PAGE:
Singer also warned that he would sue for copyright infringement if South released portions of the letter to the media.
Soon afterward, South said, an attorney for Schwarzenegger’s wife, NBC News reporter Maria Shriver, called him to relate how upset she was as well.
“I was just astonished by what I considered a gross overreaction to what was a minor provocation,” South said.
“Does that indicate to you somebody with a thick enough skin ... to run for public office?”
Some GOP strategists also are worried that Schwarzenegger believes he can control his political image with the same techniques he has used to cultivate his movie star persona.
“He has no appreciation that taking the entertainment culture and forcing the rules that apply there to the world of politics doesn’t work,” said a Republican consultant familiar with the actor.
“That is what has to be adjusted, that mind-set of intimidation. That will be one of toughest aspects of the road ahead of him.”
Schwarzenegger did not respond to calls for comment.
The rules and expectations are different in Hollywood.
“One way you can protect your likeness is, you go after people who use it without your permission and immediately sue them and send a message to others that you’re not going to tolerate that,” said Eugene Quinn Jr., a law professor at Temple University who specializes in right of publicity cases.
The goal of the Fred Martin suit “isn’t to get money,” Quinn said. “The goal is to use it as a club to make everyone afraid of him in the future.”
The advertisement in question -- a full-page color display ad for the car dealership’s end-of-the-month sale -- ran in the Beacon Journal for five days in April.
Among the photos of newChryslers, Nissans and Jeeps, next to a box touting the car dealership’s lease-termination program, was a 1-square-inch picture of Schwarzenegger in his “Terminator” sunglasses.
In court documents, Schwarzenegger’s attorneys allege that an employee of Zimmerman & Partners Advertising, the Fort Lauderdale, Fla.-based firm that designs the Ohio dealership’s ads, inserted the photo of the actor, along with a cartoon voice balloon that read, “Arnold Says: Terminate Early at Fred Martin.”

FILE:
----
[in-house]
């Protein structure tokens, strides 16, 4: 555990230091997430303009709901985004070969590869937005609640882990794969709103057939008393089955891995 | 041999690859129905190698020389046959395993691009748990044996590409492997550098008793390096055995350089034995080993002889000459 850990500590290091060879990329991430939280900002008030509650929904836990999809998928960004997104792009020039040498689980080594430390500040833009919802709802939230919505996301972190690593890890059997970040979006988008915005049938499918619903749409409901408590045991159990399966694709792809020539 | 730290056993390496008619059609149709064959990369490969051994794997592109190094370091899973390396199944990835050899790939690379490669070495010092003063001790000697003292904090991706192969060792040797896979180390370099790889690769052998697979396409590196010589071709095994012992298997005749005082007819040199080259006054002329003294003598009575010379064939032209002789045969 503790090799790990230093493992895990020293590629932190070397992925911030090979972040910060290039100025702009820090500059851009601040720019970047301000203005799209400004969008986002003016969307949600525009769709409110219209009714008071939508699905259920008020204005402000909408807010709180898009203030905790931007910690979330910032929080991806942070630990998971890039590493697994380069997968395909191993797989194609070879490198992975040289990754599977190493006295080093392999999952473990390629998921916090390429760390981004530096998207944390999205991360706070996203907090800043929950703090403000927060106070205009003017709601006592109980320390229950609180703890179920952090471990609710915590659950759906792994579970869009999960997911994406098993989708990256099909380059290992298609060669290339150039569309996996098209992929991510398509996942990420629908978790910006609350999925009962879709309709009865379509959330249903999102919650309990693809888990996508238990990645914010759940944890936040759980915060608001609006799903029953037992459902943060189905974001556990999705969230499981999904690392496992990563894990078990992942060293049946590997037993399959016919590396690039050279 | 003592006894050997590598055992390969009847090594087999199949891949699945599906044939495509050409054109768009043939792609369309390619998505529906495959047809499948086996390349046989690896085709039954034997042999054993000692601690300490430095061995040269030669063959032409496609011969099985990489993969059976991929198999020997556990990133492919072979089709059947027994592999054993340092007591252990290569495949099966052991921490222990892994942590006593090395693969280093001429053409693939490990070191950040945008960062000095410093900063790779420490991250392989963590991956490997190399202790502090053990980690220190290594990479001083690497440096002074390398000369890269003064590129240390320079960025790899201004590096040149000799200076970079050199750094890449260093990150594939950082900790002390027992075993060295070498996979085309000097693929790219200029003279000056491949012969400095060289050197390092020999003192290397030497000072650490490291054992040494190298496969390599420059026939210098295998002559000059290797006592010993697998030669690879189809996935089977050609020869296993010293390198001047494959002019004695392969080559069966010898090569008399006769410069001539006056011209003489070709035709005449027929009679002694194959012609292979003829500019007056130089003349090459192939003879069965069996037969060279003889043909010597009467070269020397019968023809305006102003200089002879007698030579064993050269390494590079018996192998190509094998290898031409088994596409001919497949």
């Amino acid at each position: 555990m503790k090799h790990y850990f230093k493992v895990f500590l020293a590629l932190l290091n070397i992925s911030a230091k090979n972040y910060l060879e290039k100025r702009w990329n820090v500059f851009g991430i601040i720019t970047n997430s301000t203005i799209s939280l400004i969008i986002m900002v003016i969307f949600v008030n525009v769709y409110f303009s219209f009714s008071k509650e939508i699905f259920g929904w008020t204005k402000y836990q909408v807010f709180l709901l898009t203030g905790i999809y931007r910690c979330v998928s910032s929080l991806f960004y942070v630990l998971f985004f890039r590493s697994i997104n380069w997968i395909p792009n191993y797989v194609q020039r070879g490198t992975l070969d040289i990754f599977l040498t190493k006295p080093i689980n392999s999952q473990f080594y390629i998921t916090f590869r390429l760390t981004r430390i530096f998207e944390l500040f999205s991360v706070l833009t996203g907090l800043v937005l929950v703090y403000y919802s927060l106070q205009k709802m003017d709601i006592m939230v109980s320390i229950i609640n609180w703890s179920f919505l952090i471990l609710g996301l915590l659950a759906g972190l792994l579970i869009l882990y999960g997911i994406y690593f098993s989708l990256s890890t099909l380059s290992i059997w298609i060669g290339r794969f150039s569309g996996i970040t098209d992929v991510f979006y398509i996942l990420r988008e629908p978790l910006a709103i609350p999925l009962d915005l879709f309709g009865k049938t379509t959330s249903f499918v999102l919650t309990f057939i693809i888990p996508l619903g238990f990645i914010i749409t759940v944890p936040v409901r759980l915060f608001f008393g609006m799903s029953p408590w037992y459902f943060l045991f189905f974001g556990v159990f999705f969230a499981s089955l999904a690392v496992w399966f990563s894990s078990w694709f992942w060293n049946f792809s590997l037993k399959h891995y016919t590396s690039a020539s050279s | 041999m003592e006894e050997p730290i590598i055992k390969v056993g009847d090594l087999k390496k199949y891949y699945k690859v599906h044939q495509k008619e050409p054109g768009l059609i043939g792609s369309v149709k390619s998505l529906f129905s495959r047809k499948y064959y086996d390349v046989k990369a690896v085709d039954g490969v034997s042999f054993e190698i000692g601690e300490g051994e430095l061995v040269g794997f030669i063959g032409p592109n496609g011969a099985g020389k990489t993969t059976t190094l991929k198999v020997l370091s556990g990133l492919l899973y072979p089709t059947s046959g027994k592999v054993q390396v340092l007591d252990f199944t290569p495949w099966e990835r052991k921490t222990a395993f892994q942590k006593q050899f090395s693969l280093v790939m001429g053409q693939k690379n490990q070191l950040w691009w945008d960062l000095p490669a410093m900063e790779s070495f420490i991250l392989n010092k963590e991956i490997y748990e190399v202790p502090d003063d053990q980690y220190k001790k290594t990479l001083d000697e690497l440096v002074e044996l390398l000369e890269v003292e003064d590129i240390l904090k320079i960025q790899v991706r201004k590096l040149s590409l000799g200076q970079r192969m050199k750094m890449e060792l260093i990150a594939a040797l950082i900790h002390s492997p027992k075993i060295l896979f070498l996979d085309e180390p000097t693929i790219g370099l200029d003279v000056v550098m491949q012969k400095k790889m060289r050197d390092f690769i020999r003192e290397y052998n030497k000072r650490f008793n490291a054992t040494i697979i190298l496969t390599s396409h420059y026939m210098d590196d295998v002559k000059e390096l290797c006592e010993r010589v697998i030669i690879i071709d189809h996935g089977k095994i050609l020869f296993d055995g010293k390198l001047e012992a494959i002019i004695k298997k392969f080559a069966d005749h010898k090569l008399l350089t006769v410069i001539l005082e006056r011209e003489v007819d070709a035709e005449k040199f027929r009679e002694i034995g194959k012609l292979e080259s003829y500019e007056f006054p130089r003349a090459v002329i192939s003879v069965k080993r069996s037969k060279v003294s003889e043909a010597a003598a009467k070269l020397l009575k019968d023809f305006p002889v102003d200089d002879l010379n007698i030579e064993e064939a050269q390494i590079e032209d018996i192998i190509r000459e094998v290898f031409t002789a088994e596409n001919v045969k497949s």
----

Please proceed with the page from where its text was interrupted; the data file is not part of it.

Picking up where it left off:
Attorneys for the car dealership and the ad agency refused to comment on the incident, citing the ongoing litigation.
Fred Martin Motor won a victory in November when Judge Florence-Marie Cooper ruled that the federal district court in Los Angeles did not have jurisdiction over the Ohio dealership and dismissed it from the suit.
Schwarzenegger has filed an appeal to the 9th Circuit Court of Appeals, along with a motion to expedite the appeal, which typically takes one to two years.
Meanwhile, the suit against Zimmerman is proceeding here, despite the advertising agency’s efforts to get the matter moved to Ohio.
Several legal experts said Schwarzenegger’s case is a strong one, because the law clearly states that you cannot use someone’s image or likeness without that person’s permission. And it would be hard to mount a defense that the photo was a parody protected by the 1st Amendment, they said, because it appeared in an advertisement.
“My guess is, this advertiser just hadn’t really thought about the legal issues and thought it would be a joke,” said UCLA law professor Eugene Volokh. “It’s probably going to turn out to be a very expensive joke.”
But Schwarzenegger’s demand for $20 million in actual damages, plus any profits the dealership made off the photo, seems to outstrip the extent of the offense, many experts said.
The photo’s “lack of prominence in the ad will certainly affect the outcome,” said Doug Mirell, a Los Angeles attorney who specializes in 1st Amendment issues.
“Did someone who was not going to come in to buy a car come in because of a 1-inch-by-1-inch picture of Schwarzenegger? That’s a tough one to prove.”